The War on (Wo)men - Men working 1.1 M Fewer Full-time Jobs than July 2007
The November Employment Situation Report, or Jobs Report, was released this past Friday at 8:30 in the morning. There was some discussing of a non-plus jobs report- not too not, not too cold. There was some discussing about how more seasonally adjusted part-time jobs created than seasonally adjusted full-time jobs. The report was greatly forgotten by 8 pm that night. This column has continued to focus on the report. How is President Obama doing compared to his predecessors at the 94 month mark? He has a higher level of Effective Unemployment due to a lower level of participation. Have all sectors recovered from the recession? No. There are five sectors that have fewer jobs than they had eight years ago during November of 2008. We have an all-time record high level of people working two part-time jobs as of November 2016.
Another article series that this column has published is the "War on (Wo)men" series. Women saw less job loss during the Great Recession and have recovered faster. Men lost the majority of the full-time jobs during the recession and have not fully recovered. So what happened this month?
Men are working 1.1 Million fewer Full-time Jobs than they were working during July 2007. Men lost 10.6 million full-time jobs during the recession. You can than a job loss for this column. Men had recovered this summer - none years later - before losing full-time jobs, again. Men are working more part-time jobs now than prior to the recession. They are working 2.4 million more part-time jobs. This means that there has been a net gain of 1.1 million jobs for 10.8 million more men since July 2007, the peak of the pre-recession employment market.
Women are working 2 Million More Full-time Jobs and 1.9 Million more Part-time Jobs than they were during July 2007. Women had lost 3.9 million full-time jobs, considerably fewer than what the men lost. Their recovery of full-time jobs happened during 2015 - one year ahead of the men. They have added 1.8 million full-time jobs since February of 2015.Women have added nearly 4 million total jobs for 11.8 million more workers.
There are fewer Unemployed Women and More Unemployed Men than during July 2007. The number that is discussed on a monthly basis is the unemployment rate, seasonally adjusted, of course. Unemployed people cannot seasonally adjust their paychecks when they are unemployed, non-seasonally adjusted. There were 6.180 million more unemployed men during January 2010 than during July 2007, at the lowest point of the jobs recession. What happened to the other 4.5 million male workers? They were not employed or unemployed - they were non-participants Right now there are over a half a million fewer unemployed female workers than during July 2007. More jobs - Fewer unemployed workers - that is how a recovery is supposed to work.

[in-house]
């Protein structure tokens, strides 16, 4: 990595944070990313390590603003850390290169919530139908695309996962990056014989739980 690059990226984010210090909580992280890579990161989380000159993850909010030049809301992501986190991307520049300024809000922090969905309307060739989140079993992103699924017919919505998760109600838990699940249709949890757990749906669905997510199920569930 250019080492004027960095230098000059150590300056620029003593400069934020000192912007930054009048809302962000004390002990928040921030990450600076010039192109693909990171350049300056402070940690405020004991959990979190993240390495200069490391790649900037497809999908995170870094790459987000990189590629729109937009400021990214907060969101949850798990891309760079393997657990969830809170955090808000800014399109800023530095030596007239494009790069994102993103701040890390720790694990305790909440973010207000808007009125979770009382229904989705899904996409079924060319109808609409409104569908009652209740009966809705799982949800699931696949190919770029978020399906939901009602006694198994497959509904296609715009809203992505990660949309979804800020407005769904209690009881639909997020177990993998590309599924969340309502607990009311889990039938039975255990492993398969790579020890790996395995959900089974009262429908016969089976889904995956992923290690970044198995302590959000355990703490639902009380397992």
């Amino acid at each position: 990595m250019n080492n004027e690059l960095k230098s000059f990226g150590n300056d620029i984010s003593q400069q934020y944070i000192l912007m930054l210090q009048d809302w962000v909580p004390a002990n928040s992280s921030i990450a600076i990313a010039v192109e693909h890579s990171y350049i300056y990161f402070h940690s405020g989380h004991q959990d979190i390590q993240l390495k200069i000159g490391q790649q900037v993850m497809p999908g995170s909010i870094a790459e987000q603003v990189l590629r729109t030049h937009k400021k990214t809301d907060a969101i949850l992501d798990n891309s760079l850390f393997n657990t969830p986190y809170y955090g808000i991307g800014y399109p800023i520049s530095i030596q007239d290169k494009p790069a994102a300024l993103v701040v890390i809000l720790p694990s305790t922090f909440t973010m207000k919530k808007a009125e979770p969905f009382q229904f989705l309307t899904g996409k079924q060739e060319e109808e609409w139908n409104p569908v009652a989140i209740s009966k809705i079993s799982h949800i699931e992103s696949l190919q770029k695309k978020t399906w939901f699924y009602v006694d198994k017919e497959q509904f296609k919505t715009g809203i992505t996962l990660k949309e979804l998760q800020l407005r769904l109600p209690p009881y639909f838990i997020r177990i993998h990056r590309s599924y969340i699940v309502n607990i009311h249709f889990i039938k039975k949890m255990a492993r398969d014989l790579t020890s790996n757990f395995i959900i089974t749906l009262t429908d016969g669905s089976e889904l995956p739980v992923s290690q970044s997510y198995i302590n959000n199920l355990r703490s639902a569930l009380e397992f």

Lower Participation Rates for Men and Women under the Obama Recovery. We saw men participating at a rate of 74.34% during the Summer of 2007. Men are now participating at a rate of 68.81%. Women saw peak participation during July 2009. Someone had to bring home the bacon as men saw their jobs erode. Women were participating at 59.89% during July 2009. Women are currently participating at a rate of 56.83%.
We have seen the potential male workforce increase from 112 million to 123 million since July 2007. Women have seen their numbers increase from 120 million to 131.5 million during the same period of time. Yes, more women wore working before the recession than men. Yes, more women are working now than men.
Potential employees are growing faster than jobs, men or women. More women are working than men. More men are currently unemployed, officially, than women with 3.865 million men unemployed and 3.201 million women currently unemployed. This means that the participation rate will continue to fall until we create more jobs than workers. Participation has been improving for men and women - we are doing better than we were during 2015. We are not doing as well as we were during 2014. It took seven years to hit bottom on the participation curve. Will it take 6 more years to return to the pre-recession peak?
It's the economy.
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